US author Ernest Hemingway was famously economical in his style. He was once challenged, supposedly for the price of his bar bill, to write a complete story in only six words. Hemingway rose to the challenge brilliantly:
For sale: baby shoes, never worn.
The science fiction writer Frederic Brown is also credited with writing one of the shortest stories ever, though in truth his 1948 story 'Knock' goes on to develop a plot from the story that is introduced thus:
The last man on Earth sat alone in a room. There was a knock on the door...
A complete story in itself. 'Knock' inspired a response by Ron Smith who gave his story a tongue-in-cheek title that was almost as long as the story itself. He called it 'A Horror Story Shorter by One Letter than the Shortest Story Ever Told' and it goes like this:
The last man on Earth sat alone in a room. There was a lock on the door...
Augusto Monterroso was a Guatemalan writer who devoted himself almost exclusively to short stories, many of which were very short indeed, but none as terse his 'El Dinosaurio':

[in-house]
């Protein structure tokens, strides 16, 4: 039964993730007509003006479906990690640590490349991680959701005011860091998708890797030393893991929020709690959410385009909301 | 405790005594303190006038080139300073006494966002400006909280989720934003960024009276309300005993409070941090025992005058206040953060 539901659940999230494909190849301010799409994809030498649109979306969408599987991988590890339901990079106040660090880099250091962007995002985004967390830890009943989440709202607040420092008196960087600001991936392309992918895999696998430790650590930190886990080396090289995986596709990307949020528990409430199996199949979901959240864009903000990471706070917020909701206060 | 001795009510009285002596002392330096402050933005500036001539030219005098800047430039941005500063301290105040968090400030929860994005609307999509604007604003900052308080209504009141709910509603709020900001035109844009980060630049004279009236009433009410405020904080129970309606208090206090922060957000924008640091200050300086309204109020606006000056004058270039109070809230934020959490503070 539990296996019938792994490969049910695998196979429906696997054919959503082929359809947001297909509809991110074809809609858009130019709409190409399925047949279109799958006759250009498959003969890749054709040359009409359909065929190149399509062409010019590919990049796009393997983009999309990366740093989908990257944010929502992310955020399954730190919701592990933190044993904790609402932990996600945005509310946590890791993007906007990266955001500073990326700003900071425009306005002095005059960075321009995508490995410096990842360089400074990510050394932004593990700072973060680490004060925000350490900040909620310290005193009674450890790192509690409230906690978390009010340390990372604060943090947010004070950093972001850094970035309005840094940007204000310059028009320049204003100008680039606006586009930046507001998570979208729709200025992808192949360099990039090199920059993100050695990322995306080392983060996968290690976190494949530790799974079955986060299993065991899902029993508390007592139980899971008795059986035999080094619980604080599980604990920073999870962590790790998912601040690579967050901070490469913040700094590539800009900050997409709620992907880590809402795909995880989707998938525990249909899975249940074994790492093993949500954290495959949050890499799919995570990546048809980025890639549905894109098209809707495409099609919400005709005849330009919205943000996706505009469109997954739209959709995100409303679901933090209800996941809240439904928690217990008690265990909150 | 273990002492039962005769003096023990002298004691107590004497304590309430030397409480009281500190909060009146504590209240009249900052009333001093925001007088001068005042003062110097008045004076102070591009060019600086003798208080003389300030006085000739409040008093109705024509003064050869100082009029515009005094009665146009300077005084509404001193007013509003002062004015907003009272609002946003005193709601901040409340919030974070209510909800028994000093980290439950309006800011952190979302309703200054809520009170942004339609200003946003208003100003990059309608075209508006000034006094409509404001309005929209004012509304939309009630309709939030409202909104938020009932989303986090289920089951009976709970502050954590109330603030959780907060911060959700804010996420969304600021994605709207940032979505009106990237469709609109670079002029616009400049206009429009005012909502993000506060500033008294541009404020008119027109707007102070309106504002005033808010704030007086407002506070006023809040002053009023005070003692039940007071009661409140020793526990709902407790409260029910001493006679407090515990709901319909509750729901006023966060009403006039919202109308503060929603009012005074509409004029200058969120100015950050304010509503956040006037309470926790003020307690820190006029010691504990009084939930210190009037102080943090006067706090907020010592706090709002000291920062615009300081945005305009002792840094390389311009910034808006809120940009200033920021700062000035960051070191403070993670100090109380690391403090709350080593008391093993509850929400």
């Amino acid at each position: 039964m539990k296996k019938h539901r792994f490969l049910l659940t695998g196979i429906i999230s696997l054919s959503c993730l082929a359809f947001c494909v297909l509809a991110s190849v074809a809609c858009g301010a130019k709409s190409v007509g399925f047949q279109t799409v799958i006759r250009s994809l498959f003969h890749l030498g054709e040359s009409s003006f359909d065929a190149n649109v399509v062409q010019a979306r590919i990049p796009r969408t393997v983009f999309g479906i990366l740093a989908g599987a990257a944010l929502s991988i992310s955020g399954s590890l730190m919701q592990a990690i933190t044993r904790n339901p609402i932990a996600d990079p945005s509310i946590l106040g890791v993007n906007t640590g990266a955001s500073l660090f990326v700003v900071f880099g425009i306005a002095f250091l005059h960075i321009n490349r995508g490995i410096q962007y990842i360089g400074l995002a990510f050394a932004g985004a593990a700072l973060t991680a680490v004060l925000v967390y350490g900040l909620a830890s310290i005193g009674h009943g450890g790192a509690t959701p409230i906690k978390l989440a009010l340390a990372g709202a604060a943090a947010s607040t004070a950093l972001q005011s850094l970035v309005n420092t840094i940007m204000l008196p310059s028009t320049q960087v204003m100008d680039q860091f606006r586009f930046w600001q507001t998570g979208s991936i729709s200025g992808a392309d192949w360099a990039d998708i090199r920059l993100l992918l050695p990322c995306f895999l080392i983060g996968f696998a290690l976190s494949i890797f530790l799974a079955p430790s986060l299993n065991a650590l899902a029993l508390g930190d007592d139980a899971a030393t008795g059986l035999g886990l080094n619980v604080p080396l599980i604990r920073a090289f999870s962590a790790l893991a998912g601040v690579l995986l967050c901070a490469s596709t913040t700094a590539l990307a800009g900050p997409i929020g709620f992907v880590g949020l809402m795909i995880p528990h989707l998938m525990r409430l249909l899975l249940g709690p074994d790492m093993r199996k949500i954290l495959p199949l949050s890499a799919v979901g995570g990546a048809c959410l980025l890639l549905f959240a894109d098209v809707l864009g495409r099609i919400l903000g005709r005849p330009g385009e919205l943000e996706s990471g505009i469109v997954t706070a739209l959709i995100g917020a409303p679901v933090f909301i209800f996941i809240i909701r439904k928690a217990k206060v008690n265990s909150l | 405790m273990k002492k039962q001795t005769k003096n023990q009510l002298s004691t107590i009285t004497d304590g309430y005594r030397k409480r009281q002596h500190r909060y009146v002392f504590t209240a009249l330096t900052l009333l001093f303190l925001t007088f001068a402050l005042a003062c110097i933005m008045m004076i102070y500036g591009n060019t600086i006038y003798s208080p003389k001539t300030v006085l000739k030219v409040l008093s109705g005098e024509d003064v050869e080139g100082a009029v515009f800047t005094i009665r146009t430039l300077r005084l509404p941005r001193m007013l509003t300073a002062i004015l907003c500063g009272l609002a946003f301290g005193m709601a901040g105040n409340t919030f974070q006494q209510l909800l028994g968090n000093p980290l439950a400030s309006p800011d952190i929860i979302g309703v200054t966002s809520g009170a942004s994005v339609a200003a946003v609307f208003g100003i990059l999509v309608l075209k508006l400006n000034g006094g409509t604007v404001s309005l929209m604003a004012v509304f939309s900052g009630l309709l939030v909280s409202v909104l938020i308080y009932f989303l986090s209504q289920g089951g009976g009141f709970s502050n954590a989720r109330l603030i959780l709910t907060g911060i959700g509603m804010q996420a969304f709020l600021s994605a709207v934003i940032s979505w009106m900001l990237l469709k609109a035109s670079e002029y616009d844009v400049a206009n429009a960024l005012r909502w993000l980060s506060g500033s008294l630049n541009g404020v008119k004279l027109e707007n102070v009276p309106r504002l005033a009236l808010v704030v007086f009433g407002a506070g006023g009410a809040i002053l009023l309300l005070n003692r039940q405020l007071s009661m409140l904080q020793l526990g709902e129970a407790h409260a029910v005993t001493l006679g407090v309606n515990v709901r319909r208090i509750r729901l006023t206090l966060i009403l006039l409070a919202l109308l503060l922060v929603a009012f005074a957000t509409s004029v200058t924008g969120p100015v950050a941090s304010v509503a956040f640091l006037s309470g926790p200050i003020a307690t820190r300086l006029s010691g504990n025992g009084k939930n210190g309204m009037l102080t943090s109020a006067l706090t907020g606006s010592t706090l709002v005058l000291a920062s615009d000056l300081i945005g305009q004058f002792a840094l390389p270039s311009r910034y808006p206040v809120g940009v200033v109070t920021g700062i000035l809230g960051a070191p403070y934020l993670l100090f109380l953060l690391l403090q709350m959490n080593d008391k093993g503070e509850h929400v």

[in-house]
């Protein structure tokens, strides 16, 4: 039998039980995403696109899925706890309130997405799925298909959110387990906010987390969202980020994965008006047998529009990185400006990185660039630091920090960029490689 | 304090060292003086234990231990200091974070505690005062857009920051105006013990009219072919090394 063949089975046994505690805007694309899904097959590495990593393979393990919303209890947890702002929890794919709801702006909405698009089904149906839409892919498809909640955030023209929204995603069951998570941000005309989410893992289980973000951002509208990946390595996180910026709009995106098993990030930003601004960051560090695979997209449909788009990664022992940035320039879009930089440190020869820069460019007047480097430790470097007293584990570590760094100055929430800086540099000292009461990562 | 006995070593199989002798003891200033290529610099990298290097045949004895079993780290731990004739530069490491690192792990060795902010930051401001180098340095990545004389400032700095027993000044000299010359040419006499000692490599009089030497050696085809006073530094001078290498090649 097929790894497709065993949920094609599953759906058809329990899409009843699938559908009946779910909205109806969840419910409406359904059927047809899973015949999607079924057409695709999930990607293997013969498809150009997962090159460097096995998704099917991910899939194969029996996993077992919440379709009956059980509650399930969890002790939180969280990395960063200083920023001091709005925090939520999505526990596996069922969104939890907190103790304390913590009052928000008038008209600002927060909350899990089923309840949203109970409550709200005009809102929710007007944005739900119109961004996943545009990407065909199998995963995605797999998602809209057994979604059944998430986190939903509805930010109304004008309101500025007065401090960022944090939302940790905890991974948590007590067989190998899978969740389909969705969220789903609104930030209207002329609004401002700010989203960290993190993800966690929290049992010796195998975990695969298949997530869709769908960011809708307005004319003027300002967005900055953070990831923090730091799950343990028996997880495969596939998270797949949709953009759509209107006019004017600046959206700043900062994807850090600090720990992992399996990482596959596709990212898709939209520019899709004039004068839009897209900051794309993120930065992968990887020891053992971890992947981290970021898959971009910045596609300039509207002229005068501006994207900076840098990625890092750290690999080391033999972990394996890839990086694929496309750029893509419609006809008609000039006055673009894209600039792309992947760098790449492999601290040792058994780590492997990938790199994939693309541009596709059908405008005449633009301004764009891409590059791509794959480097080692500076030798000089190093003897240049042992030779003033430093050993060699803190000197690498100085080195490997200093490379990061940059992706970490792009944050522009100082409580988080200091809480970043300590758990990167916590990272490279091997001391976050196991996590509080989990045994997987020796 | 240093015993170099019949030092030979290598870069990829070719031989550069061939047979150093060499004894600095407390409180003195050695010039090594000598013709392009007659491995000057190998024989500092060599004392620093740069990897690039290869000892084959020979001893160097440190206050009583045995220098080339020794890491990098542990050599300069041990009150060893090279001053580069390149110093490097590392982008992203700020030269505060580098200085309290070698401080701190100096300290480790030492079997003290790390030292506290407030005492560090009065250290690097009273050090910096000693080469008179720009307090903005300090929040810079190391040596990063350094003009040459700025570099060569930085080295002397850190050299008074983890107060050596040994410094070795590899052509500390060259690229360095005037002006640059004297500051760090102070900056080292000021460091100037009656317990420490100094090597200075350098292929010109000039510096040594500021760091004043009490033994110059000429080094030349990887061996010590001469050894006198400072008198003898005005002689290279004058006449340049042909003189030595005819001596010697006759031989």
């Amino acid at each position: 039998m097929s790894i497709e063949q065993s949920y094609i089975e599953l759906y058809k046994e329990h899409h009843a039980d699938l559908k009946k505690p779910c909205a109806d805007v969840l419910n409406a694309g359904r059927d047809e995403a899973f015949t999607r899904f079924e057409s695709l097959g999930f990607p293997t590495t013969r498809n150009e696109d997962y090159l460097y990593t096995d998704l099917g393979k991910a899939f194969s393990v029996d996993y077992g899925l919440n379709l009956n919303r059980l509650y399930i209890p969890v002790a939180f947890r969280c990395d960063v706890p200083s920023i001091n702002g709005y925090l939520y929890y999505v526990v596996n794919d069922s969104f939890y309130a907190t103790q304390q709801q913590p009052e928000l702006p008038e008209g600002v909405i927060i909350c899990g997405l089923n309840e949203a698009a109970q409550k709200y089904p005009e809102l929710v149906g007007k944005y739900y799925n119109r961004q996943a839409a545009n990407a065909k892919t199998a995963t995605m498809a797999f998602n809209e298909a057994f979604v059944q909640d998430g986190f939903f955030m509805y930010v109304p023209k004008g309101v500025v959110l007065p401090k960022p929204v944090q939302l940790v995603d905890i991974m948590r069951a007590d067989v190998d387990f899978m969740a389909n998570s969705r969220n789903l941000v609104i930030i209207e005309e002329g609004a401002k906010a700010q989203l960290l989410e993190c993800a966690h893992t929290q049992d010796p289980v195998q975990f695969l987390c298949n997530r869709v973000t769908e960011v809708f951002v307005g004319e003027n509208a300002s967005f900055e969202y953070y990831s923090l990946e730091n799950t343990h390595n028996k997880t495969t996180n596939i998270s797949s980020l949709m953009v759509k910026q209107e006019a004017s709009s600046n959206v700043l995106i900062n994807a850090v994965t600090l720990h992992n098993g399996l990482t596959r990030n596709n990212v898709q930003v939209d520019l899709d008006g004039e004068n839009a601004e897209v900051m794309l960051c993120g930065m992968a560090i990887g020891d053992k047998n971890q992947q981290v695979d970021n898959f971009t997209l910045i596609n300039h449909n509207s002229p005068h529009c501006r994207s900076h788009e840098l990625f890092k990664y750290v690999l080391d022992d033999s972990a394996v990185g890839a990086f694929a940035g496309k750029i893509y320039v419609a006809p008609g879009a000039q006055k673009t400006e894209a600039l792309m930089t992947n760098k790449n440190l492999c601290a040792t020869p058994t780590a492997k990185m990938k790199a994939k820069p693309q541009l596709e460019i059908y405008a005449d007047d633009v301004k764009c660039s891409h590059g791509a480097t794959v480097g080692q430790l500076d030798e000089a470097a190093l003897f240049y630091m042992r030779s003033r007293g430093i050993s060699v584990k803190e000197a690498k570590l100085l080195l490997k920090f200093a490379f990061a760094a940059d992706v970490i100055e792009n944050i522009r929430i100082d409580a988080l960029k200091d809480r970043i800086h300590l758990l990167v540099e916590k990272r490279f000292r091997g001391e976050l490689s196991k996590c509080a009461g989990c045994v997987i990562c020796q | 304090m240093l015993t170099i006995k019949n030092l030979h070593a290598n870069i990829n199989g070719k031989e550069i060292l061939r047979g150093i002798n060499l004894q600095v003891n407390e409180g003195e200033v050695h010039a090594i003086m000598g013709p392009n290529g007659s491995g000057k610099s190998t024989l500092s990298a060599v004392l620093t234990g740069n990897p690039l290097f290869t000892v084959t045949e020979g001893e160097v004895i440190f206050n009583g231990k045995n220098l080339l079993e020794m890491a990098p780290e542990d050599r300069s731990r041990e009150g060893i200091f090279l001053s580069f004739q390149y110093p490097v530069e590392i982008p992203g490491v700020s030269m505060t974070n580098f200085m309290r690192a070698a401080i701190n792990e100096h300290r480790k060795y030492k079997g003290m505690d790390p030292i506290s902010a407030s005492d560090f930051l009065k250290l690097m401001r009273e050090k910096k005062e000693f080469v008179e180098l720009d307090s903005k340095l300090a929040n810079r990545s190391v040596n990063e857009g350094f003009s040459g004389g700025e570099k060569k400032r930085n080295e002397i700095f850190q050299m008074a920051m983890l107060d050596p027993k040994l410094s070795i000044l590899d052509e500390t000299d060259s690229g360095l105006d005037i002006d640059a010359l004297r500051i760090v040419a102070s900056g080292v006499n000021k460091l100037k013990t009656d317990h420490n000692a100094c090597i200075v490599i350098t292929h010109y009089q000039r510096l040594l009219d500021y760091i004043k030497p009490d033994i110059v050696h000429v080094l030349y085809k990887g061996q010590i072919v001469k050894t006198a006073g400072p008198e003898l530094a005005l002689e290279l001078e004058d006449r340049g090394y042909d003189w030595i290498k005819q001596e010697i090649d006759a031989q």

Cuando despertó, el dinosaurio todavía estaba allí.
which translates as:
When he awoke, the dinosaur was still there.
Longed for him. Got him. Shit.
This next could be apocryphal, but I read somewhere that a college class was assigned to write a short story in as few words as possible covering the themes of religion, sex and mystery. One story was rated A+:
Good God, I'm pregnant; I wonder who did it.
Some of the world's shortest stories have arisen from a competition called 55 Fiction, started in 1987 by an American editor and publisher Steve Moss. I believe the competition still runs annually in The New Times. The basic premise is that every entry must contain 55 words or less, and must have a setting, one or more characters, some conflict and a resolution. The forerunner, I guess, of the many Flash Fiction competitions you see around today. You might want to check out Steve Moss's original 1995 anthology The World's Shortest Stories.
As a writer, I couldn't help rising to the challenge myself. Unable to match the six-word gems of Hemingway and Atwood, here's my fourteen-word effort which I call 'The Proposal':
He asked her as the lift gave way. She smiled. They fell, in love.
I'll be pleased to hear any other examples readers have to offer, whether written by themselves or others.